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A Celebration of All Things Open

We hope you've got your party hat on, because it's International Open Access Week. Gavin Baker at Open Access News posts a series of highlights and festivities for the week (assuming that discussion panels and presentations count as "festivities").

In other open access items, The Chronicle of Higher Education has a blog post from a reporter at the recent meeting of the Association of Research Libraries, who says the take-home message was that "public access to research is 'inevitable,' but it will be a slog to get to it."

Meanwhile, the Scholarly Publishing and Academic Resources Coalition issued a review of various business models for open access publishing. According to a press release, "The guide provides an overview of income models currently in use to support open-access journals, including a description of each model along with examples of journals currently employing it."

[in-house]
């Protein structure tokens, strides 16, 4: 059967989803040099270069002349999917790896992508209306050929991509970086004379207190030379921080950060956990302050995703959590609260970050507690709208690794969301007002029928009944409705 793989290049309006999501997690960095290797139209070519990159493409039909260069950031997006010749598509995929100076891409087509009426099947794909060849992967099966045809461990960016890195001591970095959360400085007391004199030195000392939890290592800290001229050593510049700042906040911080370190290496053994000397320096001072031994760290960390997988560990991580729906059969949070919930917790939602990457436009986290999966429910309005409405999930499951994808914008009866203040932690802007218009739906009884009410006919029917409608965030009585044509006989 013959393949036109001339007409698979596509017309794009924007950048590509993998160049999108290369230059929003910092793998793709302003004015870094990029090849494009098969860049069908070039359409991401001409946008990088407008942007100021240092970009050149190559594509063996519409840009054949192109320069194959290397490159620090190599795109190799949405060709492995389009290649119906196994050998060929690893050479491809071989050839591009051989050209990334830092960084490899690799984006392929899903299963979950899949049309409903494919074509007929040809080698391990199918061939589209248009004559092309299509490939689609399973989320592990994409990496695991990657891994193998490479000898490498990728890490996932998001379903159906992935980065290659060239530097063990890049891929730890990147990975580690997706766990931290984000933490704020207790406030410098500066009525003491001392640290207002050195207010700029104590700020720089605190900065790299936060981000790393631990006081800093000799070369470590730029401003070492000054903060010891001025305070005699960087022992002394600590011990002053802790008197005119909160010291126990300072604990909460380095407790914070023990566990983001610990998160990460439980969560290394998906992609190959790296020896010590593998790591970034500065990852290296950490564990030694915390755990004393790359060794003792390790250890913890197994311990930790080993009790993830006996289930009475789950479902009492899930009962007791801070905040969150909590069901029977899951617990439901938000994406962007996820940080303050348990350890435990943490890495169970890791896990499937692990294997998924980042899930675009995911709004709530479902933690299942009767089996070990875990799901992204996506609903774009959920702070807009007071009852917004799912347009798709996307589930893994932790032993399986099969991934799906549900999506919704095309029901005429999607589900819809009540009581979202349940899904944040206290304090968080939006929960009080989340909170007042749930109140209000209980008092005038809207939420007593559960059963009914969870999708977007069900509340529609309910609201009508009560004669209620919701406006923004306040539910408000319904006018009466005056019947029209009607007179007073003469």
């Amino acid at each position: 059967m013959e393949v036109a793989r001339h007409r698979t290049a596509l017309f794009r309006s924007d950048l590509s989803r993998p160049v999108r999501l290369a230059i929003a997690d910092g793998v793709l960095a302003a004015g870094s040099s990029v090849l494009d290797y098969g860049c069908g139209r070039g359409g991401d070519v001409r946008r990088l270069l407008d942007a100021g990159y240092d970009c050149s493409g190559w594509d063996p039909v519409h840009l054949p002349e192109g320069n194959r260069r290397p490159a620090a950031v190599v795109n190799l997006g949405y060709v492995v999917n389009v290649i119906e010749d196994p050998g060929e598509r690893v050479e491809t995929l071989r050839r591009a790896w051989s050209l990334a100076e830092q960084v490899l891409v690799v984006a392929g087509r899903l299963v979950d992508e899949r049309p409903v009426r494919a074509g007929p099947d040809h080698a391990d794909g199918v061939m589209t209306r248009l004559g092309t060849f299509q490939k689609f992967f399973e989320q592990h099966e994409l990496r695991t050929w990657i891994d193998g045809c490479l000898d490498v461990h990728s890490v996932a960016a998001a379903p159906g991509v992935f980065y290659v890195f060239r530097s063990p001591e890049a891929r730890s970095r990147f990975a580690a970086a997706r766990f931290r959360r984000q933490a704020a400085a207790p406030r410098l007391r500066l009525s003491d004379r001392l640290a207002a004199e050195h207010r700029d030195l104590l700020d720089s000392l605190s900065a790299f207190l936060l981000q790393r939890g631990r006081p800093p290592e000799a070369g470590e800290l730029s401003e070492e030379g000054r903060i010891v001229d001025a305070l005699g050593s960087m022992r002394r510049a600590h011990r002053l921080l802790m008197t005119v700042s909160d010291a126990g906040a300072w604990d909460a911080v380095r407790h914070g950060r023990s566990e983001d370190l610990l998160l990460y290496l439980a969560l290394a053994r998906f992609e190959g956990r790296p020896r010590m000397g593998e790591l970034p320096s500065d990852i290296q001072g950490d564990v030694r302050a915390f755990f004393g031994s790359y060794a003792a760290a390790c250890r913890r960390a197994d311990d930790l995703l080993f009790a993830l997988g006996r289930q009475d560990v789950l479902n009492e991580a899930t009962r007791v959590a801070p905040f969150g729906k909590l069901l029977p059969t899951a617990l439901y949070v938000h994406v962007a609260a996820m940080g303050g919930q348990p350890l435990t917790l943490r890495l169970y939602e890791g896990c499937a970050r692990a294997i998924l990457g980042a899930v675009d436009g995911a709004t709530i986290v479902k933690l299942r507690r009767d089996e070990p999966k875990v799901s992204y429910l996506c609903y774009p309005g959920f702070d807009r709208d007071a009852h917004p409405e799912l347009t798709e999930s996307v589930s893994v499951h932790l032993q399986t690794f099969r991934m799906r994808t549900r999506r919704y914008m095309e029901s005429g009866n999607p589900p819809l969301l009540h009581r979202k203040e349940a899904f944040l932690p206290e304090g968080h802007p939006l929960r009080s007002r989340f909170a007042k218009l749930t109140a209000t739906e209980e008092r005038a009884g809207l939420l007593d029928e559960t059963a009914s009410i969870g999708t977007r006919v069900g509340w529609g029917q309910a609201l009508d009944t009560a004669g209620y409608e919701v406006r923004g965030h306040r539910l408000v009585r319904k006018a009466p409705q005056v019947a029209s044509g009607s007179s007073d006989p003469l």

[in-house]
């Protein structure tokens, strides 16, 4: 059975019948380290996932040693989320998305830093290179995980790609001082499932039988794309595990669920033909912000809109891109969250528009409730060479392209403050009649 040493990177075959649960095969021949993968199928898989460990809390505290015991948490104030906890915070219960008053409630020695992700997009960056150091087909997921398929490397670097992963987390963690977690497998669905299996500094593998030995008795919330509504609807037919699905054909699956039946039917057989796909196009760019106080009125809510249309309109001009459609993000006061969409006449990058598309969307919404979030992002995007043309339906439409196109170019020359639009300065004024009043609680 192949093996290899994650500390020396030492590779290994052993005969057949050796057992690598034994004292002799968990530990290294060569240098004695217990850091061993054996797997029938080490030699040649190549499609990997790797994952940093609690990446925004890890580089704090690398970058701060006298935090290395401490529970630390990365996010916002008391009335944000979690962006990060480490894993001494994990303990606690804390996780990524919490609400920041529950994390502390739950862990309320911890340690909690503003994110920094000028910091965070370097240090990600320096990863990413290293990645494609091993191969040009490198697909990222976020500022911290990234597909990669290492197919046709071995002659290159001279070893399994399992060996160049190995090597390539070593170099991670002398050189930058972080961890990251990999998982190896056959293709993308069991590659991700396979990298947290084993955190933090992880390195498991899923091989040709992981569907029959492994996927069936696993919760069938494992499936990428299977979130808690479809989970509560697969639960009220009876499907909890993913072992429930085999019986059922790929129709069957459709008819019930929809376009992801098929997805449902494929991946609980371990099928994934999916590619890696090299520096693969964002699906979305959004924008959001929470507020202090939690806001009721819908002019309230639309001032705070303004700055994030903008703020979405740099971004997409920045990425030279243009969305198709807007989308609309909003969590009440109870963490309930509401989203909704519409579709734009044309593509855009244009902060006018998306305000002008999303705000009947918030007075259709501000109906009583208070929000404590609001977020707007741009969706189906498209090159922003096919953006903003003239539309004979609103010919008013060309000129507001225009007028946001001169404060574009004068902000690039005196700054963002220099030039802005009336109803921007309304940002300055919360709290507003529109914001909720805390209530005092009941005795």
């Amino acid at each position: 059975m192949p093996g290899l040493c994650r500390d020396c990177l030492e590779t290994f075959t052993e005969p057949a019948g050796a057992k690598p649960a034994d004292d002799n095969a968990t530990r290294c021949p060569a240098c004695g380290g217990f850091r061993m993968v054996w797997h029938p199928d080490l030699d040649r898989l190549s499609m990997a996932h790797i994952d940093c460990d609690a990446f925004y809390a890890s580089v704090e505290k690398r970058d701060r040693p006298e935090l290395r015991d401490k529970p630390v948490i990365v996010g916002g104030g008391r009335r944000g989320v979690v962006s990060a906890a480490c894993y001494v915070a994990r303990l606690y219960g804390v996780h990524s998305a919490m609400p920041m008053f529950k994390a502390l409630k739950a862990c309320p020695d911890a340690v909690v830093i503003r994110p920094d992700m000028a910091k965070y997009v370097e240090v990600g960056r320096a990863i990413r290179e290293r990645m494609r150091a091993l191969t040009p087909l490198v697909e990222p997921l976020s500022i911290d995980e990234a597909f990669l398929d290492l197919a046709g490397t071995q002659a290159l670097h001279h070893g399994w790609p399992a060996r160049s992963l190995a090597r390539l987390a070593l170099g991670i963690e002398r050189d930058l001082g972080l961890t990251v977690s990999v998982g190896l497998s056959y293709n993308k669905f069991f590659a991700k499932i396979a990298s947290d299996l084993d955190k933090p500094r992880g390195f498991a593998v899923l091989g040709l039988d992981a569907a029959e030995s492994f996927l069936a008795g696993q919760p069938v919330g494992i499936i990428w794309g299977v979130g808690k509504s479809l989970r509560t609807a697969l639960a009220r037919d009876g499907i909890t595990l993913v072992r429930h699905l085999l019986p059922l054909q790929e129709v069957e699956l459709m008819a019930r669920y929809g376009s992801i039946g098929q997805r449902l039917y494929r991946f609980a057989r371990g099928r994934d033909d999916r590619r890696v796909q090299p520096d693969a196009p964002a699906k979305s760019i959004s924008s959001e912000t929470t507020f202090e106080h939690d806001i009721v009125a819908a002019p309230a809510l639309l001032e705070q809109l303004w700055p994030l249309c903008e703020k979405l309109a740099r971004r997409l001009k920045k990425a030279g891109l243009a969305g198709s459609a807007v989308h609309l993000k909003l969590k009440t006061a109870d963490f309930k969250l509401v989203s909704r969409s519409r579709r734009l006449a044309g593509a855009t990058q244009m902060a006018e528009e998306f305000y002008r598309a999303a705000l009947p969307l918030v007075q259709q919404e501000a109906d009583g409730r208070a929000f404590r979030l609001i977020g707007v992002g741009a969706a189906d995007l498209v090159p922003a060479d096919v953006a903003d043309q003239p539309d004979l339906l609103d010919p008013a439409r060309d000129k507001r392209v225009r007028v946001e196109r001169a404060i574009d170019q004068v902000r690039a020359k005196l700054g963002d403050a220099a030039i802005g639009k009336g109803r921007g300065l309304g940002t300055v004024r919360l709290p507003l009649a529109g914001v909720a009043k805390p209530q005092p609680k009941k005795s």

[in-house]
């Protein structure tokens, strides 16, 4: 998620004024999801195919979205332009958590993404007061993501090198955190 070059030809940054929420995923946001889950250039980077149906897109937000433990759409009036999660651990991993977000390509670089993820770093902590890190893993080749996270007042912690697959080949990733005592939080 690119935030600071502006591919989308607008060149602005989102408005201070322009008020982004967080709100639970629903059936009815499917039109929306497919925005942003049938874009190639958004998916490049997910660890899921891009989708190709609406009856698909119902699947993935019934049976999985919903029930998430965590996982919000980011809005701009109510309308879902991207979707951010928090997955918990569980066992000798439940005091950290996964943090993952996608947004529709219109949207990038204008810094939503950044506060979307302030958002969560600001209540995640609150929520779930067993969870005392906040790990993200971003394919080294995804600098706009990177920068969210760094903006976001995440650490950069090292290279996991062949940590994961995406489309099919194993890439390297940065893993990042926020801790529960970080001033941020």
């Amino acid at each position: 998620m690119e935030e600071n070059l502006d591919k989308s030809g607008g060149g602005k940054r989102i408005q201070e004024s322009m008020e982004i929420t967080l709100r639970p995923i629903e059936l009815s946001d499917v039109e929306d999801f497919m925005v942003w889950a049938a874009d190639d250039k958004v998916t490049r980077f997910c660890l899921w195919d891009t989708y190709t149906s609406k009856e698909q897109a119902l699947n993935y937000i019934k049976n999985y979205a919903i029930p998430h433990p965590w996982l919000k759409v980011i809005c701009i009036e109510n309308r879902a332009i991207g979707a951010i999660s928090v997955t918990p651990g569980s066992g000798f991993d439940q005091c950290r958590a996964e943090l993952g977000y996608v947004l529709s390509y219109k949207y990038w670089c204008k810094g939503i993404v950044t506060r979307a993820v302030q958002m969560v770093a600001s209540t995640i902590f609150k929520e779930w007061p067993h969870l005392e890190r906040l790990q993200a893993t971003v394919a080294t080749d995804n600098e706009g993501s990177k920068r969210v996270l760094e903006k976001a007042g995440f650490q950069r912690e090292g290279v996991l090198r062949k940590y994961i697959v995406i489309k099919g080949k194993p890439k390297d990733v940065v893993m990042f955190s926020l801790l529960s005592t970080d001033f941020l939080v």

For a longer piece on the philosophy behind open access and open research, check out this blog post from Cameron Neylon over at Science in the Open.

Last but not least, Nature's new journal, Nature Communications, which will include an open access option for authors, is now taking submissions.

The Scan

Pig Organ Transplants Considered

The Wall Street Journal reports that the US Food and Drug Administration may soon allow clinical trials that involve transplanting pig organs into humans.

'Poo-Bank' Proposal

Harvard Medical School researchers suggest people should bank stool samples when they are young to transplant when they later develop age-related diseases.

Spurred to Develop Again

New Scientist reports that researchers may have uncovered why about 60 percent of in vitro fertilization embryos stop developing.

Science Papers Examine Breast Milk Cell Populations, Cerebral Cortex Cellular Diversity, Micronesia Population History

In Science this week: unique cell populations found within breast milk, 100 transcriptionally distinct cell populations uncovered in the cerebral cortex, and more.